“A spike in the acceleration data suggests that during the first wobble, the probe likely encountered a pebble protruding by around 2 cm from the surface of Titan, and may have even pushed it into the ground, suggesting that the surface had a consistency of soft, damp sand,” describes Dr Stefan Schröder of the Max Planck Institute for Solar System Research, lead author of the paper reporting the results in Planetary and Space Science.

Full Story: http://www.esa.int/esaSC/SEMJP13S18H_index_0.html
Also: http://uanews.org/story/bounce-skid-wobble-how-huygens-landed-titan
Also: http://www.jpl.nasa.gov/news/news.php?release=2012-317

Scientists Find First Evidence Of Dynamo Generation On An Asteroid

October 12, 2012 Leave a comment

Vesta asteroid taken by NASA’s Dawn spacecraft. Image: NASA/JPL-Caltech/UCAL/MPS/DLR/IDA

A new study published this week in Science has found evidence that Vesta, the second-most-massive asteroid in the solar system, once harbored a dynamo — a molten, swirling mass of conducting fluid generating a magnetic field — resembling that in much larger planets like Earth. Researchers at MIT say the findings suggest that asteroids like Vesta may have been more than icy chunks of space debris.

“We’re filling in the story of basically what happened during those first few million years of the solar system, when an entire solar system was dominated by objects like this,” says Roger Fu, a graduate student in MIT’s Department of Earth, Atmospheric and Planetary Sciences (EAPS), and the study’s first author. “These bodies are really like miniature planets.”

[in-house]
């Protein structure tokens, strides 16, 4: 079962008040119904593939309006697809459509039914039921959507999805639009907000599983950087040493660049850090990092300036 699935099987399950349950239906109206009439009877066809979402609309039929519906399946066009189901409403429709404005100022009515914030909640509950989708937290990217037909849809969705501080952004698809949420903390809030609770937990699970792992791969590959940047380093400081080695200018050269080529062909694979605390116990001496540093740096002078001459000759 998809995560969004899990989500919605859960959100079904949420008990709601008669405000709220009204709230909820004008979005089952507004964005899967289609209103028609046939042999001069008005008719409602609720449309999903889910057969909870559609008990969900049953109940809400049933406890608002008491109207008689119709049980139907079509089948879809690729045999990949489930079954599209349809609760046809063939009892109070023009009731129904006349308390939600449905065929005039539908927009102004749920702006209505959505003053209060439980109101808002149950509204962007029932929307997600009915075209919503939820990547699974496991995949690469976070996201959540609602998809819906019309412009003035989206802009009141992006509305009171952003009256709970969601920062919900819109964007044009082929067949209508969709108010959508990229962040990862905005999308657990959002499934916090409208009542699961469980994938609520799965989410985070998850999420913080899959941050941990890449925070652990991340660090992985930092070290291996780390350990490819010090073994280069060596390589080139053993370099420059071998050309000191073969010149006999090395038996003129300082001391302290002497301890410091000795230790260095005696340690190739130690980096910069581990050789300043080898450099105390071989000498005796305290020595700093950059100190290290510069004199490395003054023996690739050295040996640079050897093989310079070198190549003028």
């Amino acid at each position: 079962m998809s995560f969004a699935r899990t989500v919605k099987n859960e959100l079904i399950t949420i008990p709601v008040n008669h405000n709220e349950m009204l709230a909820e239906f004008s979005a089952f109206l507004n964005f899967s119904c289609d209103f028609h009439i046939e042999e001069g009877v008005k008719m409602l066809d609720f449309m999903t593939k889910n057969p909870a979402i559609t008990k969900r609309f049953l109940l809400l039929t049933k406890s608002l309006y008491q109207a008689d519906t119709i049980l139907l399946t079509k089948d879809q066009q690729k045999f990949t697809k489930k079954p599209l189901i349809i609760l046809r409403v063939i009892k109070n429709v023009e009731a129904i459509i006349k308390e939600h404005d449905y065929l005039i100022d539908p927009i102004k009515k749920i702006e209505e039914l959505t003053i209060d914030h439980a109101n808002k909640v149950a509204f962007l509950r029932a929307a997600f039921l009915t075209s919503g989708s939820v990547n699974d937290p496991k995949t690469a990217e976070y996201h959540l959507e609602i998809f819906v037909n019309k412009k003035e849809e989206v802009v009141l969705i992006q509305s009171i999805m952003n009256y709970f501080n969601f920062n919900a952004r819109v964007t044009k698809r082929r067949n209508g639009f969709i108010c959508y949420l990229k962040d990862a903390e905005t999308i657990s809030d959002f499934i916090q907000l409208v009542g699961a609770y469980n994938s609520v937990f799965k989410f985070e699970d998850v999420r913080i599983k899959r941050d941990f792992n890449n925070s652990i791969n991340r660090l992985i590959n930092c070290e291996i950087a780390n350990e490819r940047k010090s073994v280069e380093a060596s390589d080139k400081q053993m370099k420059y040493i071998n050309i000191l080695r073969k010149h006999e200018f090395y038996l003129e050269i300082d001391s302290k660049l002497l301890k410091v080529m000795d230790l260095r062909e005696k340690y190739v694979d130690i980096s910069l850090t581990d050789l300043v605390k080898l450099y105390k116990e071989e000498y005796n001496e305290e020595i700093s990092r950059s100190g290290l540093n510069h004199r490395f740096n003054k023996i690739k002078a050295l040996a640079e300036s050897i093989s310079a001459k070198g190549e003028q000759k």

“Vesta becomes now the smallest known planetary object to have generated a dynamo,” says co-author Benjamin Weiss, an associate professor of planetary sciences in EAPS. “You can imagine many asteroids in the early solar system were doing this.”

Full Story: http://web.mit.edu/newsoffice/2012/scientists-discover-dynamo-on-asteroid-1011.html

Nearby super-Earth Likely A Diamond Planet

October 12, 2012 Leave a comment

New research led by Yale University scientists suggests that a rocky planet twice Earth’s size orbiting a nearby star is a diamond planet.

“This is our first glimpse of a rocky world with a fundamentally different chemistry from Earth,” said lead researcher Nikku Madhusudhan, a Yale postdoctoral researcher in physics and astronomy. “The surface of this planet is likely covered in graphite and diamond rather than water and granite.”

The planet orbits at hyper speed — its year lasts just 18 hours, in contrast to Earth’s 365 days. It is also blazingly hot, with a temperature of about 3,900 degrees Fahrenheit, researchers said, a far cry from a habitable world.

Full Story: http://news.yale.edu/2012/10/11/nearby-super-earth-likely-diamond-planet